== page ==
Eric and Stephanie Krise, CEO and office manager
“Over the last six years our company has grown, as the county grows we continue to hire employees at an average of three mechanics per year. The growth is moving in the right direction but we are always excited to see more.”
Delco Development, LLC
Meghan Lafferty, vice president of sales and revenue
“The best thing about doing business in Salem County is that, right now, there seems to be a current of growth and change in the business community. Businesses are thinking outside of the box and achieving more. Growth is strong right now in Salem County and the most exciting thing is that the growth is across industries that support Salem: utility, nuclear power, medical, agriculture, wine growers, tourism and manufacturing are all seeing positive change and movement forward.”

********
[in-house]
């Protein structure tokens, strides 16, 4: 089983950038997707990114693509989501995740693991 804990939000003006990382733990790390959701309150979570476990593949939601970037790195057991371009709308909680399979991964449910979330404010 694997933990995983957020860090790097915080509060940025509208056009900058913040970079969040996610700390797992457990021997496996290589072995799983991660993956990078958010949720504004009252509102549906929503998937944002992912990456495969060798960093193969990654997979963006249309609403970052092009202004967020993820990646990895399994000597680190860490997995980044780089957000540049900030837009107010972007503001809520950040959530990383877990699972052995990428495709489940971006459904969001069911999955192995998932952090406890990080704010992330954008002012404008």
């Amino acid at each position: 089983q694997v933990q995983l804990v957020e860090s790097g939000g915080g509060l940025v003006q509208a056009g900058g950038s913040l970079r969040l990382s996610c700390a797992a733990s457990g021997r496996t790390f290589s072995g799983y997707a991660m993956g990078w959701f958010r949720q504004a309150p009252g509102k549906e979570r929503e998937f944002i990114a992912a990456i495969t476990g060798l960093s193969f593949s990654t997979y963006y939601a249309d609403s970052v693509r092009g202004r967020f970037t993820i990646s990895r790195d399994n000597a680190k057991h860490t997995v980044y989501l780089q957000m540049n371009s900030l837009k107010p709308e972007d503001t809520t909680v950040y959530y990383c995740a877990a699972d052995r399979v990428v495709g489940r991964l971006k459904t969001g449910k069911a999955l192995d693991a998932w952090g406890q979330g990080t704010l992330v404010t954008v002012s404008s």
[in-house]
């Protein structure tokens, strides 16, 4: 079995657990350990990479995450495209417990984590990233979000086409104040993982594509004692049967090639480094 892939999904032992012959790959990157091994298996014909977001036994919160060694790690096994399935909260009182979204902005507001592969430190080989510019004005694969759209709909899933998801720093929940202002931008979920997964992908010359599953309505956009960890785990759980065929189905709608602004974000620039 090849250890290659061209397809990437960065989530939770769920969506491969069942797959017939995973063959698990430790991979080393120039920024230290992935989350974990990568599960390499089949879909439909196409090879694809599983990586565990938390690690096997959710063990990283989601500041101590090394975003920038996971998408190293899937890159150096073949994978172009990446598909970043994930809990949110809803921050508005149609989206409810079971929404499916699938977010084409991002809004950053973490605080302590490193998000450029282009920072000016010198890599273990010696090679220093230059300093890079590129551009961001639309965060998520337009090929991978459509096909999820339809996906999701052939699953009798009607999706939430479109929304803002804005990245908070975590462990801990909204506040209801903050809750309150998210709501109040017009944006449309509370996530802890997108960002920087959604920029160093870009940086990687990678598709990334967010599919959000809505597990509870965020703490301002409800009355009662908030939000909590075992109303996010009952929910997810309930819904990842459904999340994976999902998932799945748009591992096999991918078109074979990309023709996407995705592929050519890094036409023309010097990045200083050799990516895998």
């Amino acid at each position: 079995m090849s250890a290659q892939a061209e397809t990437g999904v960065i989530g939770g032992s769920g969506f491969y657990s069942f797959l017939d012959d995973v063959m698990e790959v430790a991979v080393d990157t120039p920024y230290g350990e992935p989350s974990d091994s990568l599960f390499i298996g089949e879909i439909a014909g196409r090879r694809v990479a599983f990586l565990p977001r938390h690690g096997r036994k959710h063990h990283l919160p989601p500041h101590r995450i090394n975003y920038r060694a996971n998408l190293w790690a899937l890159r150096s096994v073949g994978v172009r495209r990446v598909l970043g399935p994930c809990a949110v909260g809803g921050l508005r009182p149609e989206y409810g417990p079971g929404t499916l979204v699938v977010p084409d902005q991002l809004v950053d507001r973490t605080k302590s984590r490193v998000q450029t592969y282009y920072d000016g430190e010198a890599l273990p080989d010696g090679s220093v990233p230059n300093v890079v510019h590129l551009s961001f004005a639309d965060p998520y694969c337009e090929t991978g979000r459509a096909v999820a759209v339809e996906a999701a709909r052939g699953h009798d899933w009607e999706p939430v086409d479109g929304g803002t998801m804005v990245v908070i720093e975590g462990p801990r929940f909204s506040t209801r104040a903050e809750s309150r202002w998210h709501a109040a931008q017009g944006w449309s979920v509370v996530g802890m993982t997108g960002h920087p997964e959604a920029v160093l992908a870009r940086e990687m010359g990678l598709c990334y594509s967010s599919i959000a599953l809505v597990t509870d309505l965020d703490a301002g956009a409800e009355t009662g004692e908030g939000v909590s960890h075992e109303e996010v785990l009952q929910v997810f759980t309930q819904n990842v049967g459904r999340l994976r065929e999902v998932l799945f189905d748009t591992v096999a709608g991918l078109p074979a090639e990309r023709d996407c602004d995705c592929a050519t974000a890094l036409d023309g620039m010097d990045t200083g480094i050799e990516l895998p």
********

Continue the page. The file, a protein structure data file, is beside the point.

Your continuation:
Appel Farm Arts & Music Center
Heather Yelle, director of external relations
“It has been exciting to observe that over the last year, government and corporate support has positively benefited many businesses. ... So many wonderful initiatives have begun including the creation of the new marketing campaign entitled the Discover the Road Less Traveled, Salem County Weekends. Agricultural and artistic endeavors have partnered together to provide opportunities for residents and visitors alike to explore special weekends full of activities.”
Keith Campbell, chairman of the board
“We have deep roots in this community. And we love our associates and families. That has been the condition for all 100 years. Mannington Mills does business with many local suppliers, from printing and delivery services to raw materials that go into the flooring products we make here in Salem. One of the things that’s kind of unique about Salem County is that it’s so small—the smallest population-wise in the whole state—and the people we do business with are our friends and neighbors. It’s ‘my dad grew up with your dad’ ... things like that. You really don't find that anywhere.”
Published (and copyrighted) in South Jersey Biz, Volume 6, Issue 4 (April, 2016).